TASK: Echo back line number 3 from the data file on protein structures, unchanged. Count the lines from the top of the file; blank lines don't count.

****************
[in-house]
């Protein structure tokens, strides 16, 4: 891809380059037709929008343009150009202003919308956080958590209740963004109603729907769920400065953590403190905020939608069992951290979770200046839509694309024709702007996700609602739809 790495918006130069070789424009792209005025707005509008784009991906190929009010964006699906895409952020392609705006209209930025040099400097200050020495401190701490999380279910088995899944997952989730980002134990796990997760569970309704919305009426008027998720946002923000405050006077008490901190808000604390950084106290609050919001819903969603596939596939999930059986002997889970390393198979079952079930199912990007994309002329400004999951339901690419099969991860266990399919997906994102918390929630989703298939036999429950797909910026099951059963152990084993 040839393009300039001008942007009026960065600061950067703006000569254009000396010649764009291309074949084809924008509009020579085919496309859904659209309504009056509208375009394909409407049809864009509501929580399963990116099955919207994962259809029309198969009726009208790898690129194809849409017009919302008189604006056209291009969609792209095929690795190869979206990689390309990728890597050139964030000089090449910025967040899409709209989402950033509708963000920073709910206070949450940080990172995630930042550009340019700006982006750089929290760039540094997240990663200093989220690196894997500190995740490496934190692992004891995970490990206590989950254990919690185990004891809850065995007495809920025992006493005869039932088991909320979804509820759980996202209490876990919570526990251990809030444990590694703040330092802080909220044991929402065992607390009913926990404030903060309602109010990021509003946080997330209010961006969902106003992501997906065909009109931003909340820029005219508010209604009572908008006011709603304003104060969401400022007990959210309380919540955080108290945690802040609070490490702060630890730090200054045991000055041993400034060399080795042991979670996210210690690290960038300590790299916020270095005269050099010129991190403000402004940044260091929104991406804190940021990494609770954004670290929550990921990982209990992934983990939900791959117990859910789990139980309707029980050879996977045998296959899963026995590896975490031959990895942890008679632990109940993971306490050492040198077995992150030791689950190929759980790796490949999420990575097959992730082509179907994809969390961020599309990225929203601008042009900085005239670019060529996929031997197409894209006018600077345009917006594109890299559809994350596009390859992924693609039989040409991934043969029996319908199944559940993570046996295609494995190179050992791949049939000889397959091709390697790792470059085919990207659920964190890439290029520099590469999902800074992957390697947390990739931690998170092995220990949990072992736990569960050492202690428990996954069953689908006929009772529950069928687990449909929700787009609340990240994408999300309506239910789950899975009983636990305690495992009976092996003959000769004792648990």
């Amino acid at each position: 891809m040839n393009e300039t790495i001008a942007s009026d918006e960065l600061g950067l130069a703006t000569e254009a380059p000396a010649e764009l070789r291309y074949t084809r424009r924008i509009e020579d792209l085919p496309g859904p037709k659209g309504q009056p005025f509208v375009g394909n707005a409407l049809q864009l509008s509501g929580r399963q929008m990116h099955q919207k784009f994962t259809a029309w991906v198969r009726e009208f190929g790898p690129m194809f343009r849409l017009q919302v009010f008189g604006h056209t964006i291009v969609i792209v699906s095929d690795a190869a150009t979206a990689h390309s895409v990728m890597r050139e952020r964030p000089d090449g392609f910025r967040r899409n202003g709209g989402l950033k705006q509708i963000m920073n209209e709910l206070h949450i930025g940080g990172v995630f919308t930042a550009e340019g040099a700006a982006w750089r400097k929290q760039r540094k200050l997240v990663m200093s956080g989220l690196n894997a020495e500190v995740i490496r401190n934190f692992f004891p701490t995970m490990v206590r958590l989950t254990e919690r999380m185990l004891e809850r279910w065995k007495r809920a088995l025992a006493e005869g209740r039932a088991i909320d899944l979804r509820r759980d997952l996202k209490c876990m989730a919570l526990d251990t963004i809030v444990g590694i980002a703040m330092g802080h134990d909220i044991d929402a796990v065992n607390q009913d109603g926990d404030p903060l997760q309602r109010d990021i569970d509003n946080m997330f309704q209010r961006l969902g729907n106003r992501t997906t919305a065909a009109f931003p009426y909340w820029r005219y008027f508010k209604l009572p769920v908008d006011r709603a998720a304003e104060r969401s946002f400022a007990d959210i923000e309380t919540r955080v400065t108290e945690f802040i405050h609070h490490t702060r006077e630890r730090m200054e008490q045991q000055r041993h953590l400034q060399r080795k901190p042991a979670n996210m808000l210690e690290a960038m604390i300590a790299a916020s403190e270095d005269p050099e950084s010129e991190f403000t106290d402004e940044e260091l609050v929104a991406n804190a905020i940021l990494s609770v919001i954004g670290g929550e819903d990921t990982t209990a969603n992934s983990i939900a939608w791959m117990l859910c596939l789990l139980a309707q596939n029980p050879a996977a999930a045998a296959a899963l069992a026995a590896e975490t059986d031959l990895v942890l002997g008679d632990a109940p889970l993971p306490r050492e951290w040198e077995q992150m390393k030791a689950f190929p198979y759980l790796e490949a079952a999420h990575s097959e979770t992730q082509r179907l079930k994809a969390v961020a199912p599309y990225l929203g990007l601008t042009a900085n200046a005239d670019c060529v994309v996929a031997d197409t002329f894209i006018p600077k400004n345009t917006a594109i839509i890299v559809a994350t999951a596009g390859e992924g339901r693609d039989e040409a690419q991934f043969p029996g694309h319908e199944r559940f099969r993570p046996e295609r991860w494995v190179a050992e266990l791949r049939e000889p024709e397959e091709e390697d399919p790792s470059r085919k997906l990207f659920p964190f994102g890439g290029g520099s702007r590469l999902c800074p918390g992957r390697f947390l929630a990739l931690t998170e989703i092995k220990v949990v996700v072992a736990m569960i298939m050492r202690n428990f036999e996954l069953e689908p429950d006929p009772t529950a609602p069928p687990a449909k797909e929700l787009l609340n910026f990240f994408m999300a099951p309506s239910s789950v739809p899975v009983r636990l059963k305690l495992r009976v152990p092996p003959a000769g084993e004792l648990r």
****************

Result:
């Amino acid at each position: 891809m040839n393009e300039t790495i001008a942007s009026d918006e960065l600061g950067l130069a703006t000569e254009a380059p000396a010649e764009l070789r291309y074949t084809r424009r924008i509009e020579d792209l085919p496309g859904p037709k659209g309504q009056p005025f509208v375009g394909n707005a409407l049809q864009l509008s509501g929580r399963q929008m990116h099955q919207k784009f994962t259809a029309w991906v198969r009726e009208f190929g790898p690129m194809f343009r849409l017009q919302v009010f008189g604006h056209t964006i291009v969609i792209v699906s095929d690795a190869a150009t979206a990689h390309s895409v990728m890597r050139e952020r964030p000089d090449g392609f910025r967040r899409n202003g709209g989402l950033k705006q509708i963000m920073n209209e709910l206070h949450i930025g940080g990172v995630f919308t930042a550009e340019g040099a700006a982006w750089r400097k929290q760039r540094k200050l997240v990663m200093s956080g989220l690196n894997a020495e500190v995740i490496r401190n934190f692992f004891p701490t995970m490990v206590r958590l989950t254990e919690r999380m185990l004891e809850r279910w065995k007495r809920a088995l025992a006493e005869g209740r039932a088991i909320d899944l979804r509820r759980d997952l996202k209490c876990m989730a919570l526990d251990t963004i809030v444990g590694i980002a703040m330092g802080h134990d909220i044991d929402a796990v065992n607390q009913d109603g926990d404030p903060l997760q309602r109010d990021i569970d509003n946080m997330f309704q209010r961006l969902g729907n106003r992501t997906t919305a065909a009109f931003p009426y909340w820029r005219y008027f508010k209604l009572p769920v908008d006011r709603a998720a304003e104060r969401s946002f400022a007990d959210i923000e309380t919540r955080v400065t108290e945690f802040i405050h609070h490490t702060r006077e630890r730090m200054e008490q045991q000055r041993h953590l400034q060399r080795k901190p042991a979670n996210m808000l210690e690290a960038m604390i300590a790299a916020s403190e270095d005269p050099e950084s010129e991190f403000t106290d402004e940044e260091l609050v929104a991406n804190a905020i940021l990494s609770v919001i954004g670290g929550e819903d990921t990982t209990a969603n992934s983990i939900a939608w791959m117990l859910c596939l789990l139980a309707q596939n029980p050879a996977a999930a045998a296959a899963l069992a026995a590896e975490t059986d031959l990895v942890l002997g008679d632990a109940p889970l993971p306490r050492e951290w040198e077995q992150m390393k030791a689950f190929p198979y759980l790796e490949a079952a999420h990575s097959e979770t992730q082509r179907l079930k994809a969390v961020a199912p599309y990225l929203g990007l601008t042009a900085n200046a005239d670019c060529v994309v996929a031997d197409t002329f894209i006018p600077k400004n345009t917006a594109i839509i890299v559809a994350t999951a596009g390859e992924g339901r693609d039989e040409a690419q991934f043969p029996g694309h319908e199944r559940f099969r993570p046996e295609r991860w494995v190179a050992e266990l791949r049939e000889p024709e397959e091709e390697d399919p790792s470059r085919k997906l990207f659920p964190f994102g890439g290029g520099s702007r590469l999902c800074p918390g992957r390697f947390l929630a990739l931690t998170e989703i092995k220990v949990v996700v072992a736990m569960i298939m050492r202690n428990f036999e996954l069953e689908p429950d006929p009772t529950a609602p069928p687990a449909k797909e929700l787009l609340n910026f990240f994408m999300a099951p309506s239910s789950v739809p899975v009983r636990l059963k305690l495992r009976v152990p092996p003959a000769g084993e004792l648990r």